The sign above the door may call it Black Bear Books and Coffee House, but that only begins to describe the business that moved a couple of blocks to 1229 Canyon Street in the spring.
With soup, baking, music supplies and even clothing, owner Paula Carpenter has expanded — both in size, staff and inventory — the business she bought from Alison Bjorkman in November 2011.
“I told her if she decided to sell it to come to me first,” said Carpenter. “And I did say that only half-seriously.”
Carpenter — a former child/youth counsellor who ran a café in a museum and a formal dining room and mess hall at Goldeye Centre in Nordegg, Alta., before coming to Creston six years ago — was pleased to discover that Black Bear Books was well loved and supported by the community, despite its proximity to the U.S. border and the supposed popularity of electronic books.
“I was surprised, for all of the hype about being in the electronic age, how small sales of ebooks are,” she said.
Owning the bookstore was a logical step for Carpenter. Her mom read to her before she learned to talk, and her farmer grandparents were avid readers, creating a lifelong passion.
“I don’t ever remember a time not reading,” said Carpenter. “I was the young girl getting caught under the covers at 5 a.m. with a flashlight having pulled an all-nighter. Then I found out from my grandma that my mom was the girl getting caught under the covers at 5 a.m. with a flashlight having pulled an all-nighter.”
She’s passed that love on to her own daughter — on occasions when money was tight, they would visit bookstores to take in the atmosphere. That led to creating a children’s play yard, complete with a mural by Skylar Eyre, and comfortable seating so parents can show books to their kids.
One exciting thing that has happened since Carpenter expanded the store is that it has become easier to have local authors launch books with readings and signings — at one launch, 55 people and a live band packed the store.
“It’s allowed us to have a totally different relationship with local authors,” said Carpenter.
The expansion has also allowed for new categories of books, with an award-winners shelf becoming one of the store’s top-selling sections, and a classics section proving popular. Bargain books, too, are now available, straight from a supplier that buys stock from other bookstores.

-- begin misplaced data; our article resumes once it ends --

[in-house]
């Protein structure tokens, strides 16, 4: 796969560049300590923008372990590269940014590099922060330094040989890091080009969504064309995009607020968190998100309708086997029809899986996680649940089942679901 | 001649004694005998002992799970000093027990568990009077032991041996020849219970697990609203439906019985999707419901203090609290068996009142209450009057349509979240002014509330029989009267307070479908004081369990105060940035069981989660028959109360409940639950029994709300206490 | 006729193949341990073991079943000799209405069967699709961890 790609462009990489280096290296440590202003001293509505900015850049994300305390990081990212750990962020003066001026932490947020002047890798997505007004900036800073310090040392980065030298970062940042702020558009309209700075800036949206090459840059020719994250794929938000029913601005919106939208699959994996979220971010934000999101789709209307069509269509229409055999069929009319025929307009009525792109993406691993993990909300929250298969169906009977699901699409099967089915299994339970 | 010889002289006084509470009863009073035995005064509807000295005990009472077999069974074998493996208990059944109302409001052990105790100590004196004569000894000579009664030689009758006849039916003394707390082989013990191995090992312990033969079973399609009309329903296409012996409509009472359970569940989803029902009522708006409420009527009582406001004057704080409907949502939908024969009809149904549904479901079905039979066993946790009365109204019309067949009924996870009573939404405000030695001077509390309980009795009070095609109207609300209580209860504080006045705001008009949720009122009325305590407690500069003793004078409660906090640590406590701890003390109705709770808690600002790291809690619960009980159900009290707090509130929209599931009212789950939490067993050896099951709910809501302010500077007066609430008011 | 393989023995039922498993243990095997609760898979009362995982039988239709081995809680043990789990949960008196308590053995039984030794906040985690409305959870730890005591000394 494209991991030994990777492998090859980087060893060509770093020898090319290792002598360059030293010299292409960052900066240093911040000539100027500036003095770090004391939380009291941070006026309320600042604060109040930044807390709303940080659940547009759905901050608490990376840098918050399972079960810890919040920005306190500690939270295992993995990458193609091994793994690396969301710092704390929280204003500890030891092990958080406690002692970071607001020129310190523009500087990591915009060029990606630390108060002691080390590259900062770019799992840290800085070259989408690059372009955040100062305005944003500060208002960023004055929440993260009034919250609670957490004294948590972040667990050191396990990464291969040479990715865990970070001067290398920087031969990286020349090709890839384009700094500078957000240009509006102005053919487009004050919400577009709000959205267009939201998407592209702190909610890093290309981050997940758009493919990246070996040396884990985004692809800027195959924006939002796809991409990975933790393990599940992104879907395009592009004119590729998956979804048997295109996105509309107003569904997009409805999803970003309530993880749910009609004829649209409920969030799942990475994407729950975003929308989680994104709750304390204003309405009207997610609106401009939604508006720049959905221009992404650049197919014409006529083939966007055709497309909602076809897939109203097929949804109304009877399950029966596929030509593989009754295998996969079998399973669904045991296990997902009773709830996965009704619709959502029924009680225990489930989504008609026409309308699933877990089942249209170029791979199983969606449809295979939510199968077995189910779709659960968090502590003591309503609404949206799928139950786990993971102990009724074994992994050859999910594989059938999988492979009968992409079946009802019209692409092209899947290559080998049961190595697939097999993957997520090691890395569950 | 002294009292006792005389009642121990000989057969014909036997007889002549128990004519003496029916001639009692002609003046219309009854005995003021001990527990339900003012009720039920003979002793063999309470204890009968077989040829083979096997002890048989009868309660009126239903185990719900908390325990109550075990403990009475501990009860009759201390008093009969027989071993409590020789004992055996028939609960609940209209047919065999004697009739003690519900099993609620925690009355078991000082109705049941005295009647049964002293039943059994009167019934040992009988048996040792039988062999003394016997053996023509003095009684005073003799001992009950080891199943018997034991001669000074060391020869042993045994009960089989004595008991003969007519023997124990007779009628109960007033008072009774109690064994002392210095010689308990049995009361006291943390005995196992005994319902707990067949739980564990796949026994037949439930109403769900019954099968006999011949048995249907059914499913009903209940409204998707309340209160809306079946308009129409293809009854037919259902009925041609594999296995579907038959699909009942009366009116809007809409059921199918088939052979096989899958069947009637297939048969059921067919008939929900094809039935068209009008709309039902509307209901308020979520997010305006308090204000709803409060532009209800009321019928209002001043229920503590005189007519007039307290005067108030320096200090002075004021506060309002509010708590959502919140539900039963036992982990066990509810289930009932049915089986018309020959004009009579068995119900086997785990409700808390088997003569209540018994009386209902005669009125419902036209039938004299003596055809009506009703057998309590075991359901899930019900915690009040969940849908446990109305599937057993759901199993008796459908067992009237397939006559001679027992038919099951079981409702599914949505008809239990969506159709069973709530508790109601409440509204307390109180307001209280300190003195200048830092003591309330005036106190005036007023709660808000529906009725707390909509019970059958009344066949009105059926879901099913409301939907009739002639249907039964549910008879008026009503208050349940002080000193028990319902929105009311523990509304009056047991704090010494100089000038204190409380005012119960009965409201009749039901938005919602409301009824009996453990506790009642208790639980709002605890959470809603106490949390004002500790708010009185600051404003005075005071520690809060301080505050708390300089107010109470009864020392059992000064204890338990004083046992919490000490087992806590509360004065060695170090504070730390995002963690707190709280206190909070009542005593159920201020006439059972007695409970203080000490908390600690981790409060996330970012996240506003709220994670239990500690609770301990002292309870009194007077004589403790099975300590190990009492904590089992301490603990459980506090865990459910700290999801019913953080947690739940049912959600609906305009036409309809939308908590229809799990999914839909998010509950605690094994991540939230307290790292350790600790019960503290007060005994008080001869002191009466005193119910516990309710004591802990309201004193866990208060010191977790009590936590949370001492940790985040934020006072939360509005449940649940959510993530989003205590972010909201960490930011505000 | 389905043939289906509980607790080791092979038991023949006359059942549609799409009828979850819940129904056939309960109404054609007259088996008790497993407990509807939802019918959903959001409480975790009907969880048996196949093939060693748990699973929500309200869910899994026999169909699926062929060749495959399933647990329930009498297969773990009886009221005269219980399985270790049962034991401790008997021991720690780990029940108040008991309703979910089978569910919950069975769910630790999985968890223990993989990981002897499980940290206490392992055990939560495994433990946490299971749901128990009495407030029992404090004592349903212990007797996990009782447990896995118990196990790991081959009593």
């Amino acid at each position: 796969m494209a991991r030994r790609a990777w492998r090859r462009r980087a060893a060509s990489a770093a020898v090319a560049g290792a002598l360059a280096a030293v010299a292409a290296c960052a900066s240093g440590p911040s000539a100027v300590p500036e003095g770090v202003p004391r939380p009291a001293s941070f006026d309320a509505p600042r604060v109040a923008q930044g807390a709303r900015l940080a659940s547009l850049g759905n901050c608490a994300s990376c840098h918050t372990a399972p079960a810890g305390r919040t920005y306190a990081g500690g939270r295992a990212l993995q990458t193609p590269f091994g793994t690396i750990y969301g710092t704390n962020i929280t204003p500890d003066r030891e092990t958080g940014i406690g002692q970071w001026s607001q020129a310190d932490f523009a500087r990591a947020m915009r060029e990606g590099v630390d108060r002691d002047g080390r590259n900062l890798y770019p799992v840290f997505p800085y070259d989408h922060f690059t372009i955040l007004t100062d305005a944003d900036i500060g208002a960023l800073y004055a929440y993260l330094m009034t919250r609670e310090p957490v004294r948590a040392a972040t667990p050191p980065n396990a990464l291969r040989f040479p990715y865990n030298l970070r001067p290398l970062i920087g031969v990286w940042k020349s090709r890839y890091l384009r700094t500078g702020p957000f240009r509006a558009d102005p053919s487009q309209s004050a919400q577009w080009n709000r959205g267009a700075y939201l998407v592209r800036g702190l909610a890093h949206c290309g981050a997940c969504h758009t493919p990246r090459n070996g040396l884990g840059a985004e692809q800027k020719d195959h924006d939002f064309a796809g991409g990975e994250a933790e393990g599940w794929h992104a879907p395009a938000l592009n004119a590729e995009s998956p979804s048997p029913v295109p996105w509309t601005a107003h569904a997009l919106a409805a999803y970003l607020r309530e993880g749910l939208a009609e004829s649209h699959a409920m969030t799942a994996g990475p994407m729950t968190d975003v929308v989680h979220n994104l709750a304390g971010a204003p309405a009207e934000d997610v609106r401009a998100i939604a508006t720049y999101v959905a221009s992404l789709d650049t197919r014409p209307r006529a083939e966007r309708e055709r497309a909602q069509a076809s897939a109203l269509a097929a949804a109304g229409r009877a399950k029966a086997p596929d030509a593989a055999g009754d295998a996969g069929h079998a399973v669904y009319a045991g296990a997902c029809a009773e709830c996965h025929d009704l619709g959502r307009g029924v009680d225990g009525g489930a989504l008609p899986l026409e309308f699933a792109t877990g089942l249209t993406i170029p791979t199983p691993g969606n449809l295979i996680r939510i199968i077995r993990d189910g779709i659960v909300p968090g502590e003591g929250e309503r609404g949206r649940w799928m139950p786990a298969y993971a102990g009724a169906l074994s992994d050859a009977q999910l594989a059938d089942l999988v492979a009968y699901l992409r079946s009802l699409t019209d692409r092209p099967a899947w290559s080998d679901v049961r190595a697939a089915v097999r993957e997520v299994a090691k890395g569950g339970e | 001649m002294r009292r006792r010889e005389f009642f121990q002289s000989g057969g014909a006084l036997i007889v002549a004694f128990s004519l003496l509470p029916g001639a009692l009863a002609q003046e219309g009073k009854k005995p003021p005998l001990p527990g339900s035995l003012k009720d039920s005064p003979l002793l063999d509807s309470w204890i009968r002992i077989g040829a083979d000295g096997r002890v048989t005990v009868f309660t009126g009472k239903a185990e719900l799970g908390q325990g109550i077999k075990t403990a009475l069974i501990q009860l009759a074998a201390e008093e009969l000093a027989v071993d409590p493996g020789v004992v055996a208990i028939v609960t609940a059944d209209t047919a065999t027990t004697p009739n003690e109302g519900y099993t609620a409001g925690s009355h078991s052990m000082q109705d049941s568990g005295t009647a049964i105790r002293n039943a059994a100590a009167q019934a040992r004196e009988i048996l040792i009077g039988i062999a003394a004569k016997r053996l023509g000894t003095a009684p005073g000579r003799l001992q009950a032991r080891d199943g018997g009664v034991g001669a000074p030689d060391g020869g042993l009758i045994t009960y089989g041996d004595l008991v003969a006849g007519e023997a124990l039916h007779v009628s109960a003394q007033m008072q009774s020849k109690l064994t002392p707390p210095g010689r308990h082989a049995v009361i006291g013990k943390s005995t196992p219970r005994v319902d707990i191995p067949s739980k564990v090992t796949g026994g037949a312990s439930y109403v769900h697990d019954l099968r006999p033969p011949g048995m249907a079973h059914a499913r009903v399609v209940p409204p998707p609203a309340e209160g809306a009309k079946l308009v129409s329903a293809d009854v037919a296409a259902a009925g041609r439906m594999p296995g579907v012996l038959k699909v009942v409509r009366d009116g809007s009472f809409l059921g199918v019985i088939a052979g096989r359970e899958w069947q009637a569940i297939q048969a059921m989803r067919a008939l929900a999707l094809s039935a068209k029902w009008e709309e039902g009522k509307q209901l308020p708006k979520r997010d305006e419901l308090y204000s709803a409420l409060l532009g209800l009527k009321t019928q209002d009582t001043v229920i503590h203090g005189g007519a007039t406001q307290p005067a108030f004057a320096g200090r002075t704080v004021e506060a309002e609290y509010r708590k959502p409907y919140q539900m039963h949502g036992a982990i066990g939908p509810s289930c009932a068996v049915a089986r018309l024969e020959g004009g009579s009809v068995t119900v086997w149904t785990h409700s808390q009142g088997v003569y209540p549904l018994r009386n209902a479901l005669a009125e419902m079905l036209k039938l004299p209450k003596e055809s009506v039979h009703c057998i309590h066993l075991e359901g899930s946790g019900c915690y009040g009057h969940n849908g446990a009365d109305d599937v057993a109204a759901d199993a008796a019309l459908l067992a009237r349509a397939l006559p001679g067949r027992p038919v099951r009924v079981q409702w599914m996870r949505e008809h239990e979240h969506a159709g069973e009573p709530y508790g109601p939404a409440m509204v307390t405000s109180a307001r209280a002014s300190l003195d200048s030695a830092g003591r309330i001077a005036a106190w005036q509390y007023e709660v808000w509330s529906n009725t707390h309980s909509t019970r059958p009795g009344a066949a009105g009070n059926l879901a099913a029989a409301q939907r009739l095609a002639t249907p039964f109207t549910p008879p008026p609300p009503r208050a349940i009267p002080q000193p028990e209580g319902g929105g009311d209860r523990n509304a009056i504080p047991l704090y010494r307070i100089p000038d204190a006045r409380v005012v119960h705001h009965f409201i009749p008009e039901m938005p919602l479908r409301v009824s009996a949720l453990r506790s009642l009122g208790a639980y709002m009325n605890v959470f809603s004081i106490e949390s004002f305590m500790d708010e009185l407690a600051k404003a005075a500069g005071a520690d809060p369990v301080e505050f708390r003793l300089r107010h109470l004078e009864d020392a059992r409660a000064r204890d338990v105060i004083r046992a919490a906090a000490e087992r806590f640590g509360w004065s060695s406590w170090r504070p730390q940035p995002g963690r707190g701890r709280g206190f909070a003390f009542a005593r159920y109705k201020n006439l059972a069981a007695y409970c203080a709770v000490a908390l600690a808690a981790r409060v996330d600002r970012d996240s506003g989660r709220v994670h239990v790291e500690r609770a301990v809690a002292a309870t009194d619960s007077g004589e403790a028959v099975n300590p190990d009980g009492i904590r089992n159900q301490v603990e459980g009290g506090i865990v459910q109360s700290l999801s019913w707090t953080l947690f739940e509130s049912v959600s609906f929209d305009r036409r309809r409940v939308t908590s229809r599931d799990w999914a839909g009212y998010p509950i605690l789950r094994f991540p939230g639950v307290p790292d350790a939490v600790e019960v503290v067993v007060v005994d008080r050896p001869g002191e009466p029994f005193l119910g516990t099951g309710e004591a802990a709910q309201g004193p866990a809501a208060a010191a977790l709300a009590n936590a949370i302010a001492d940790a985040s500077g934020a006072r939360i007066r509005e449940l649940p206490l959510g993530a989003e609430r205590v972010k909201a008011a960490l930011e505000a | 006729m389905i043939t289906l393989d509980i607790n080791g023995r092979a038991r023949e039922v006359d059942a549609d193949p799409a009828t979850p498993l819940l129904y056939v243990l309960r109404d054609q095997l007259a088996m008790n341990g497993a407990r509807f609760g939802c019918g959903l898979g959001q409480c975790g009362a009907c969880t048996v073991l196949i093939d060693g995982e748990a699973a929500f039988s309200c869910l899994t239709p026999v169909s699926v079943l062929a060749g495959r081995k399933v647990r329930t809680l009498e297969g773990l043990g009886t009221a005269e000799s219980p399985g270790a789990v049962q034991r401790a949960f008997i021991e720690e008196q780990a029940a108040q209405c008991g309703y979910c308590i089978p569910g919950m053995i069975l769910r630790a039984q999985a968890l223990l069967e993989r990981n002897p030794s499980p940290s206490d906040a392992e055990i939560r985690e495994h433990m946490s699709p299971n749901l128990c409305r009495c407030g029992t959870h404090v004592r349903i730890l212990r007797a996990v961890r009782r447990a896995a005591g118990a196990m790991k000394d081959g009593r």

A book club, too, is in the works and will start in January, with a list of possible titles being created on the store’s Facebook page.
The food, though, is probably the biggest difference between the old and new locations.
Both Carpenter and her daughter have food allergies and sensitivities that make dining out difficult — “If you don’t live it, you don’t understand it” — and expanding the store from 800 to 1,200 square feet made it possible to combine a need and her personal philosophy: “Food should be excellent all the time, regardless of what your dietary restrictions are.”
She started out with one daily soup and muffins, soon expanding to two daily soups and a full line of baking, including biscuits, cookies and energy bars, all of it organic, and, depending on the product, vegan, gluten-free, sugar-free and dairy-free. As much as possible, she chooses local ingredients, such as Kootenay Natural Meats, Famous Fritz meats and Swan Valley Honey.
“I have been very blessed to have the resources available in the valley to do what I want to do. … I think people are surprised when they find it tastes good.”
Other new items in the expanded store range from fun pajamas and slippers — “It’s nothing too serious” — to music supplies, such as straps, strings and drumsticks.
“People say, ‘This is the first time I’ve been able to get a string in town,’ ” said Carpenter.
And with that variety of items in the store, Carpenter is sure to continue enjoying the folks who come in for them.
“We have such a diverse community,” she said. “We really have all types. We’re always having new customers come in and surprise us.”